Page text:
Tuesday, 3 July 2012


Two ureters on left side with seperation of both ureters till their insertion- s/o complete duplication on left side with no complications
·        Duplication may be either complete or incomplete and is often accompanied by various complications.
Incomplete duplication :  The duplicated ureters unite at a variable distance from the kidney, and only one ureteral orifice is present on the affected side.
·        Ureteroureteral reflux, also known as yo-yo, saddle, or seesaw reflux, is a common but transitory phenomenon .
·        Incomplete duplication is most often associated with ureteroureteral reflux or ureteropelvic junction obstruction of the lower pole of the kidney.
Complete duplication: The ureters are separated throughout their length with two separate orifices.
·        Weigert-Meyer rule: The ureter of lower moiety inserts into bladder at normal location, whereas the one of upper moiety inserts at a lower level ectopically in bladder or urethra or vagina.
·        Complete duplication is most often associated with vesicoureteral reflux, ectopic ureterocele, or ectopic ureteral insertion, all of which are more common in girls than in boys.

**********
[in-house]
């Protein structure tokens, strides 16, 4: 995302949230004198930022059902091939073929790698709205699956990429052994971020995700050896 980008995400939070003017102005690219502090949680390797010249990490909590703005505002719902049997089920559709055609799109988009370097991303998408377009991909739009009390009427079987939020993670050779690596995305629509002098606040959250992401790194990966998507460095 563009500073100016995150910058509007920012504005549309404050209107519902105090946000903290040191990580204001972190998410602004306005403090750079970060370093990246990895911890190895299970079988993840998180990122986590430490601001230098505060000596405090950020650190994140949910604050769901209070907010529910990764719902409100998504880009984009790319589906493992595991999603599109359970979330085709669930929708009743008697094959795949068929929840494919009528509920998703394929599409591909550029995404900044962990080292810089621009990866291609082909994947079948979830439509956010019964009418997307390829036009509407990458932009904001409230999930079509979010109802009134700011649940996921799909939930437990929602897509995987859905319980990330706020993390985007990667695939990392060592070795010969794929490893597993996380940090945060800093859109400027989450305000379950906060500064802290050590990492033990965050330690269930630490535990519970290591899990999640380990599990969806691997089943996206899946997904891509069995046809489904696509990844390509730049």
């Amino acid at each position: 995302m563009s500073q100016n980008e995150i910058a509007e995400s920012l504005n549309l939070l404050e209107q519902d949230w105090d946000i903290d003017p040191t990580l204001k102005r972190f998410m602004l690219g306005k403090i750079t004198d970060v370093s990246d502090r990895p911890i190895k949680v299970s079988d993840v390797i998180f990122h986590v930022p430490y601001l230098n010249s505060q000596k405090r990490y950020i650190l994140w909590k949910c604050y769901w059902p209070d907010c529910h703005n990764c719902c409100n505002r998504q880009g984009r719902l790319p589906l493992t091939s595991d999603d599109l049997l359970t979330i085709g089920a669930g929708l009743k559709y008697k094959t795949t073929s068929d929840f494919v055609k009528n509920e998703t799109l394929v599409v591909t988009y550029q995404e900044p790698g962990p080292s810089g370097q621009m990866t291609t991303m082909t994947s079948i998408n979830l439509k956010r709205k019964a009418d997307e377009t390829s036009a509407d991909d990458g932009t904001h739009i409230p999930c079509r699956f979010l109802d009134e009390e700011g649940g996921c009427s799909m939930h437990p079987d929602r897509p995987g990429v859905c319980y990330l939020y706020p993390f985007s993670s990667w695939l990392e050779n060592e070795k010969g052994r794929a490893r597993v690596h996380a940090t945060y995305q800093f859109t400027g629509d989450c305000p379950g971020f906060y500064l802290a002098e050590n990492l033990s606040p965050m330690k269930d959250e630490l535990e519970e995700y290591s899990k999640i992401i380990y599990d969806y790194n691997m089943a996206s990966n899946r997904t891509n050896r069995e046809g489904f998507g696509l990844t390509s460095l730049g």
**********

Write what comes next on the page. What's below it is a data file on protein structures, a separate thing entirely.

·        Vesicoureteral reflux affects the lower pole and can be outgrown, as in nonduplicated systems.
·        Ectopic ureterocele and ectopic ureteral insertion affect the upper pole.
·        The ectopic ureterocele produces a filling defect of variable size in the bladder; it can be identified with contrast material studies or ultrasound.
·        Ectopic ureters may function poorly, be difficult to detect, and cause enuresis in girls.
·        Ureteropelvic junction obstruction, occurs only in the lower pole and is seen in more boys than girls.
Reference: Ureteral duplication and its complications, Radiographics, 1997.

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